Media Inconveniently Makes Household Name of Clinton Bundler, Norman Hsu, Thus Too Busy To Give Romney Bundler Equal Time

Media Matters continues to be among the most relevant places I can go to on the web. This came yesterday, via their email list: an analysis of the disparity in press coverage between Norman Hsu, the Clinton donor bundler who was arrested recently, and Alan Fabian, a Romney donor bundler, who was just indicted.

You’ve heard of Norman Hsu — why not Robert Lichfield?

As of 11 a.m. today, a Nexis search for “Norman Hsu AND Clinton” returns 1,252 hits. The nation’s leading news organizations provide a substantial portion of those results:

The New York Times: 26

Los Angeles Times: 20

The Washington Post: 16

USA Today: 2

Chicago Tribune: 9

The Boston Globe: 8

Associated Press: 47

Newsweek: 2

Time: 1

U.S. News & World Report: 2

CNN: 45

Fox News: 29

NBC News: 14

NPR: 14

ABC News: 6

CBS News: 5

MSNBC: 6

(The actual number of news reports by those organizations, particularly the television outlets, is certainly higher than the Nexis results indicate.)

To date, 137 different newspapers have written about Hsu and Clinton in a total of 591 articles, according to Nexis, and 132 broadcast and cable news transcripts mention Hsu and Clinton.

By contrast, a Nexis search for “Alan Fabian AND Romney” yields a total of only 21 hits. Here’s how they break down for the news organizations listed above:

The New York Times: 0

Los Angeles Times: 0

The Washington Post: 1

USA Today: 1

Chicago Tribune: 0

The Boston Globe: 0

Associated Press: 0

Newsweek: 0

Time: 0

U.S. News & World Report: 0

CNN: 0

Fox News: 0

NBC News: 0

NPR: 0

ABC News: 0

CBS News: 0

MSNBC: 0

That’s a whole lot of zeros. Of those 21 results, seven are reports that also mention Hsu. The Washington Post report, for example, contained 97 words about Romney and Fabian in the midst of a 1,457 word front-page article about controversial donors to presidential campaigns. Those 1,457 words included the grand total of 137 about Romney donors. No other Republican candidate was mentioned. The vast majority of the article focused on Hillary Clinton and John Edwards. So, even when Fabian has been mentioned, it has often been only in passing, as part of a report about controversial donors to Democratic campaigns.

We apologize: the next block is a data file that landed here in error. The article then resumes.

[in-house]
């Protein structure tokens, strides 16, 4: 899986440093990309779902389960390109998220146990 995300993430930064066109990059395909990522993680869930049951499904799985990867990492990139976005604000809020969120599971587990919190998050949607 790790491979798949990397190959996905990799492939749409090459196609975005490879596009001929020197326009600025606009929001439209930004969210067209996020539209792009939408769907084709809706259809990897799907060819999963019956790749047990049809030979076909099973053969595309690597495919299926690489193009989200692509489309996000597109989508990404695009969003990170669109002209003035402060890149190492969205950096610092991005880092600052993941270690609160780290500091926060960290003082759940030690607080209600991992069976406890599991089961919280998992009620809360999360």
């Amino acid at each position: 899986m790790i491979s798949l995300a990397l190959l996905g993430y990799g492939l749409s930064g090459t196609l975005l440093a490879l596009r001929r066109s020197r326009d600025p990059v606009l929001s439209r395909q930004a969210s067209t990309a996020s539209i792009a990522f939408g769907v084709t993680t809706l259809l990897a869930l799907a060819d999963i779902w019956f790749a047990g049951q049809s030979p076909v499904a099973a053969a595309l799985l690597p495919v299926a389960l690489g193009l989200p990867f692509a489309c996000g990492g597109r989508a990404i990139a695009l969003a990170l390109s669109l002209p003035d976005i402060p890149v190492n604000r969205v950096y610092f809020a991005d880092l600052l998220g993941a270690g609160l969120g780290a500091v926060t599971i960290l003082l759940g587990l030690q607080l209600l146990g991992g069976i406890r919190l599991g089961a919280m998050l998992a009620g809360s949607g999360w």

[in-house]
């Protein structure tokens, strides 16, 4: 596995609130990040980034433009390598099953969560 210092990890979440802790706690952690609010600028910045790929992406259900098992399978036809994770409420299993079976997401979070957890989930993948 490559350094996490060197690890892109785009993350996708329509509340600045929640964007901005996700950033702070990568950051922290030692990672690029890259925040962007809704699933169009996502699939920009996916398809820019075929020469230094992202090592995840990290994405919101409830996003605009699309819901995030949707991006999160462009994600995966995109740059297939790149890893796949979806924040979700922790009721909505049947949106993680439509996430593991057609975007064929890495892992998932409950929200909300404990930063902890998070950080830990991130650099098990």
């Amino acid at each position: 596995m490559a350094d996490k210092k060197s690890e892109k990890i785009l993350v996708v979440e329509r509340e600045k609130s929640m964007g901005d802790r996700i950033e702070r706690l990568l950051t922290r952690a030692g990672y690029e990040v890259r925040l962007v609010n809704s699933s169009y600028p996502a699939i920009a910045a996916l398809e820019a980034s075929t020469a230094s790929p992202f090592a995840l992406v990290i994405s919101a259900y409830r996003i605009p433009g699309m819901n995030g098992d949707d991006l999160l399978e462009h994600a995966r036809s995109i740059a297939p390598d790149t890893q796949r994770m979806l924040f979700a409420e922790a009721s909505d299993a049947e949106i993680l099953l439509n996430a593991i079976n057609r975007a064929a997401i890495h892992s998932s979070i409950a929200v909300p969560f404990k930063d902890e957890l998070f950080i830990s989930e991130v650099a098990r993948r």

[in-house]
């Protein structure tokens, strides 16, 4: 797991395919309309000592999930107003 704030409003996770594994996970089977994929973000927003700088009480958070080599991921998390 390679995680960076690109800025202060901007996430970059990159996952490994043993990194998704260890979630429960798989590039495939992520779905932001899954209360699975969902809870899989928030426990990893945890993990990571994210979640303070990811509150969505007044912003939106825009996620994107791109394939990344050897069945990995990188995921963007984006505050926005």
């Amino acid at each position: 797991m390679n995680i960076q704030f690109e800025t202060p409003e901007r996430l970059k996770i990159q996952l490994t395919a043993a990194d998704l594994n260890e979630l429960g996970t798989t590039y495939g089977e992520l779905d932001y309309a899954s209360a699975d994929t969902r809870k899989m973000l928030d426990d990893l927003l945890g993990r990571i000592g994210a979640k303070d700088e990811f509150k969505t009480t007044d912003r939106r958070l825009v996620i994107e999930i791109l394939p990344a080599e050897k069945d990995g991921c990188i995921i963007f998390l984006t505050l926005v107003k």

Given the disparate media coverage of Norman Hsu and Alan Fabian, you probably know who Hsu is. But by now, you’re probably wondering who Alan Fabian is. Alan Fabian was a Romney bundler until his recent indictment on 23 counts of fraud, money laundering, perjury, and obstruction of justice. At his arraignment today, Fabian pleaded not guilty to all the charges against him.

The indictment of a top Romney bundler has resulted in essentially no coverage from the same news organizations that have obsessed over the controversy surrounding a Clinton bundler. And remember, when the media first began focusing on Hsu, it was not yet known that he had any legal woes, so they don’t explain the media’s interest in Hsu and disinterest in Fabian.

It’s just more proof that the news is produced out of pre-existing stories more than it is not, and that our press continues to fail us in this country by the way it ignores what it doesn’t want to see. There’s more to this article, and if you’d also like to receive Jamison Foser’s weekly roundup, the link I used when I signed up is here.

I’m not a schill for them, in the interest of disclosure, and neither am I a Clinton supporter nor a Romney supporter. I do have this crazy old-fashioned belief in the power of the press, though.

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